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Anish Kapoor at MIT

Posted by Sebastian Smee  June 15, 2011 09:00 AM

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kapoor mit.jpgAnish Kapoor, one of the world's most renowned sculptors, was given an impressive one-room retrospective at the Institute of Contemporary Art in 2008 (It was the first show I reviewed for the Globe).

Kapoor crops up everywhere. In Venice, during this year's Biennale, he has work in the Prada Foundation's stunning hang of Miuccia Prada's collection at the Ca' Corner della Regina. And he also has an ambitious work, called "Ascension," in the church of San Giorgio.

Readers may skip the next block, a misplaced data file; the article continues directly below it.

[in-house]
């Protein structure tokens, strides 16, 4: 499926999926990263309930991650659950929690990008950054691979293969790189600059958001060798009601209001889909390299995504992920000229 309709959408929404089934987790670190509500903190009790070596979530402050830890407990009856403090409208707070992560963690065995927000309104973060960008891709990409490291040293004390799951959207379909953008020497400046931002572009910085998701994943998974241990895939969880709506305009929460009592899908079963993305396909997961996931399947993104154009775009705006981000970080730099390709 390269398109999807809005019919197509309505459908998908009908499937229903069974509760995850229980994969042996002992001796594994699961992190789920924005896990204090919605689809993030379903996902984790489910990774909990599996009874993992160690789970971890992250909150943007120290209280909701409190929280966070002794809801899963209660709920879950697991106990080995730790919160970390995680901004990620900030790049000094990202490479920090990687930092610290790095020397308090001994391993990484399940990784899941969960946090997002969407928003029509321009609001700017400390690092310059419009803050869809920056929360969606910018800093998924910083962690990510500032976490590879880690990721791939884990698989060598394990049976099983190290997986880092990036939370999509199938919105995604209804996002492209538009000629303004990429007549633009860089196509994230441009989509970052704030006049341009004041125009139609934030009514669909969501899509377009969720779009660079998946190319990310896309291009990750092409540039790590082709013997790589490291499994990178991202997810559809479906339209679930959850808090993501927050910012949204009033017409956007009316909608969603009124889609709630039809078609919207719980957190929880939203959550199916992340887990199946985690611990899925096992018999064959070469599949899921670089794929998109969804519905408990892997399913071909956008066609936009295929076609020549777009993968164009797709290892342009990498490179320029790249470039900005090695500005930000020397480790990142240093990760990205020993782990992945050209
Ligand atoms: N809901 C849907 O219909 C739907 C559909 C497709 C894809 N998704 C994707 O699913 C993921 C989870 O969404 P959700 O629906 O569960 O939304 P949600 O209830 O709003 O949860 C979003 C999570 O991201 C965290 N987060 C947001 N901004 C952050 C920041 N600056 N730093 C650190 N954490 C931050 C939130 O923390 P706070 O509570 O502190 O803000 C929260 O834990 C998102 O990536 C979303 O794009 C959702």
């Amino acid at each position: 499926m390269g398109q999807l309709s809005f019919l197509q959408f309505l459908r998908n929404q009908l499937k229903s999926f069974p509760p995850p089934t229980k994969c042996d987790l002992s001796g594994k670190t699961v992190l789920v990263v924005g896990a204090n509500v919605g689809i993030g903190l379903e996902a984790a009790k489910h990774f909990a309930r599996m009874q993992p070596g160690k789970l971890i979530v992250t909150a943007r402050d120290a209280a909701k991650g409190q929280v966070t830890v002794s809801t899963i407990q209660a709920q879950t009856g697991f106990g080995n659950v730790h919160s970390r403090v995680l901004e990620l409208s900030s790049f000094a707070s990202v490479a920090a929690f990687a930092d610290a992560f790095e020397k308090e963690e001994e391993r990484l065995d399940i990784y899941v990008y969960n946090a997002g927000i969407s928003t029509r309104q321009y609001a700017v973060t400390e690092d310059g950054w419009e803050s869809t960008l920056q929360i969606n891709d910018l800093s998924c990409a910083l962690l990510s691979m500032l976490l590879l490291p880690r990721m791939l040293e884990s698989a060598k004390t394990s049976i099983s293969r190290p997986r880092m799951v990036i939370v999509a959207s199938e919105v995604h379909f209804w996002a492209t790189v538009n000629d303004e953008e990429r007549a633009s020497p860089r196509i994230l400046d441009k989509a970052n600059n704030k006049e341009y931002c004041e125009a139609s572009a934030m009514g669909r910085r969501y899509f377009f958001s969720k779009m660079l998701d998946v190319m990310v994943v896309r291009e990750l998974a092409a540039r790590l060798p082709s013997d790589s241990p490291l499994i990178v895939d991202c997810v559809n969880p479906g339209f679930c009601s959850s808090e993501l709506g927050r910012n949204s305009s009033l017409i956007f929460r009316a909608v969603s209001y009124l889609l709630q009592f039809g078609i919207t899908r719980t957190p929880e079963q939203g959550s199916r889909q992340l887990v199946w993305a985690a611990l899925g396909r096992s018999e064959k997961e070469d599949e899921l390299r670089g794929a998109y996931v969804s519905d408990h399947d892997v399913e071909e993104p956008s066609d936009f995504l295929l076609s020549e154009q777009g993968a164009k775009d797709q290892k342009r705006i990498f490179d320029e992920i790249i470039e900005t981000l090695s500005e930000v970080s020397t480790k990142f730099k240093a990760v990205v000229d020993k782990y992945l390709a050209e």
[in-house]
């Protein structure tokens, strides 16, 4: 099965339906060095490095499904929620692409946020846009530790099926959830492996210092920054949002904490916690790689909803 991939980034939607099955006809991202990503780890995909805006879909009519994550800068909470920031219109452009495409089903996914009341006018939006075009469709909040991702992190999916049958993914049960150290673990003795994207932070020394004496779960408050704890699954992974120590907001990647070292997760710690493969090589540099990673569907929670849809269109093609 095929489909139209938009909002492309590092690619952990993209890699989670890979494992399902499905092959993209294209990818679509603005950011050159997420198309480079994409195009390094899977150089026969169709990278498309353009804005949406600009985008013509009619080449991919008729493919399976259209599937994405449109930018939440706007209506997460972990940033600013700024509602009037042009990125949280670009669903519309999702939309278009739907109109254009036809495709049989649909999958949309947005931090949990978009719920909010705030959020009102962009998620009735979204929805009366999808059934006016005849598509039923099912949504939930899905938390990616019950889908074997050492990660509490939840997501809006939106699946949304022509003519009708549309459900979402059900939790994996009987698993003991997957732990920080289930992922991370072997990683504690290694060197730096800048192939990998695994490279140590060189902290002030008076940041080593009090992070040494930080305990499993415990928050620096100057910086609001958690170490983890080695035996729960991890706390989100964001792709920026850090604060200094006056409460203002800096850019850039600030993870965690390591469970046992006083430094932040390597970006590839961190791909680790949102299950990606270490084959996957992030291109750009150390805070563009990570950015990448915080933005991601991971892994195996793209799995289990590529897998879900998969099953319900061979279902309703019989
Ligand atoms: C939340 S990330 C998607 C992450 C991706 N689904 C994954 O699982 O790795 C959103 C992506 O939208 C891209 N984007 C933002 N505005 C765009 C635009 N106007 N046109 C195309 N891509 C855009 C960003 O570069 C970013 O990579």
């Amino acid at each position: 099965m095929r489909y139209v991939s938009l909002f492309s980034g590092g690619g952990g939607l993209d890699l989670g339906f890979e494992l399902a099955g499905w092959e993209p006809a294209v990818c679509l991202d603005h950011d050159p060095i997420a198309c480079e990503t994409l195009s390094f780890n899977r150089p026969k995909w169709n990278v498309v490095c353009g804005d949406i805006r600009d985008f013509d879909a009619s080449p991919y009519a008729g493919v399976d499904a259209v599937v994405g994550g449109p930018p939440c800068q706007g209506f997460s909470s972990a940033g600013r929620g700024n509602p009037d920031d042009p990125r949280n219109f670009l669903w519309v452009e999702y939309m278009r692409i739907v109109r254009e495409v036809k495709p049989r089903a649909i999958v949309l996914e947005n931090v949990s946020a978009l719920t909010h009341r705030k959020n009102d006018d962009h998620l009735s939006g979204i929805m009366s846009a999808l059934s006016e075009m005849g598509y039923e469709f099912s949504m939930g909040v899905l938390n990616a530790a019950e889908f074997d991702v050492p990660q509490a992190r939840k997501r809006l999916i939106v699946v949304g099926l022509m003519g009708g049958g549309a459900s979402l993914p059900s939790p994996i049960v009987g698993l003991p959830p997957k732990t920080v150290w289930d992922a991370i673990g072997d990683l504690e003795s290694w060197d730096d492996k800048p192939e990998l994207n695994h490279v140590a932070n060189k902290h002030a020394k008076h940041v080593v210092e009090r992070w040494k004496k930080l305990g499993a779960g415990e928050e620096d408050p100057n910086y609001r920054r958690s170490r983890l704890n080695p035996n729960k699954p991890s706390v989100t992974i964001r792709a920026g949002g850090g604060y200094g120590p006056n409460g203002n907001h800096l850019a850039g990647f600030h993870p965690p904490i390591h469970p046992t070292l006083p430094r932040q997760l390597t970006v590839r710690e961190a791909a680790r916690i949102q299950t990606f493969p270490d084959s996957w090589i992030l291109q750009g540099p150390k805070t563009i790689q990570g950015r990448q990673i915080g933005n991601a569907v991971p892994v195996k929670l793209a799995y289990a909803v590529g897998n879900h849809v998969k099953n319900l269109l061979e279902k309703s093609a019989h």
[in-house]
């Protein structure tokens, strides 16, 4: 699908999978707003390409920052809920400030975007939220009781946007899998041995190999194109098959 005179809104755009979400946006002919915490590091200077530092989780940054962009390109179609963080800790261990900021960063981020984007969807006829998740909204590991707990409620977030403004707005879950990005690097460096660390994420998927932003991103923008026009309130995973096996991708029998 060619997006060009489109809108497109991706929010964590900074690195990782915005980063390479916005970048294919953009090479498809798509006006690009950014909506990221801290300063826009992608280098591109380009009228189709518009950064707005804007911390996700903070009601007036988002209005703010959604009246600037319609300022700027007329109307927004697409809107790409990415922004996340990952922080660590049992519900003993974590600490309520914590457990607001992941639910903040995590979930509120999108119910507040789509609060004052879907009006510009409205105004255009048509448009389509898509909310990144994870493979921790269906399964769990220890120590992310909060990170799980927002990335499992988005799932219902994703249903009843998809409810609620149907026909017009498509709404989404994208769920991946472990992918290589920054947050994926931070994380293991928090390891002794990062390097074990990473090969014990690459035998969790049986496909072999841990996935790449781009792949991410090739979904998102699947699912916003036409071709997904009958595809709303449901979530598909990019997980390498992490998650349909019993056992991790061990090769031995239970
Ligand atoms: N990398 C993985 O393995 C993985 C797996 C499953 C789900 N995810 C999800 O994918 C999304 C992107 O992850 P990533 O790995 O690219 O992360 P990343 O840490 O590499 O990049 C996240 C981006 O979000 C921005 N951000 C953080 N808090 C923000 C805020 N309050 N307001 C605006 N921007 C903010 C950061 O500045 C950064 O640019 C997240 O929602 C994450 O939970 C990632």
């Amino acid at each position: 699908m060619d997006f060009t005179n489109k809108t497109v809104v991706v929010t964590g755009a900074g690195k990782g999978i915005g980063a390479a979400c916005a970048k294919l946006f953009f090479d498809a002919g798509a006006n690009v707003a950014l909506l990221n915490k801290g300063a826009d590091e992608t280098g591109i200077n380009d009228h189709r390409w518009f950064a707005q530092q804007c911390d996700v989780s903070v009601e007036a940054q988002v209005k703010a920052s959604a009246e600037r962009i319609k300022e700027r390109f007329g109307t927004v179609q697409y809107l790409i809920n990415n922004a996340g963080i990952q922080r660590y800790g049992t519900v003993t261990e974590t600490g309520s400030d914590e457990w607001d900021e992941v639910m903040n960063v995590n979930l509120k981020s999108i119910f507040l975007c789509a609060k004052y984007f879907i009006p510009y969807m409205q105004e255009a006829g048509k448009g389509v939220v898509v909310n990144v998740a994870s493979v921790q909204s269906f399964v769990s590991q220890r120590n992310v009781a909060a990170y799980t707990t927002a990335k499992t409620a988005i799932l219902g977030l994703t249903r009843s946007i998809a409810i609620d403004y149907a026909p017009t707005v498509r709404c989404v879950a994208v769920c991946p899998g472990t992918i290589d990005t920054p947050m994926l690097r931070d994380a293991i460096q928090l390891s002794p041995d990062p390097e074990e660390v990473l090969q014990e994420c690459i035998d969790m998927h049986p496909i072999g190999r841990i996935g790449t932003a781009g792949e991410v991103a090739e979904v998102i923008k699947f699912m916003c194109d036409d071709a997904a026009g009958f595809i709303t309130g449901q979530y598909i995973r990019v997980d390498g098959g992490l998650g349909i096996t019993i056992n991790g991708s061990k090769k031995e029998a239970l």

Too ambitious, it seems, because when I saw it, it wasn't working. Smoke that should have been sucked up in a spiral by a massive vacuum pump beneath the cupola actually petered out a few feet off the ground in faith-shattering shreds of wispy gas.

Modesty is not what Kapoor is known for, but he tends to be at his best when resisting the lure of grandiosity. Those who want to see less self-intoxicated work by Kapoor can see a few examples locally. One of his large reflective sculptures, "Halo," is on long term loan to the Peabody Essex Museum. And another, this one, can be found in Frank Gehry's Ray and Maria Stata Center at MIT.

Okay. it's just a wobbly mirror. But I like it.

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About the author

The Boston Globe Journalist Series: Sebastian Smee
Sebastian Smee is the Globe's art critic, winner of the 2011 Pulitzer Prize for criticism. He joined the paper's staff from Sydney, where he served as the national art critic for The Australian. He can be reached at ssmee@globe.com. Follow him on Twitter @SebastianSmee. Read Smee's full bio.

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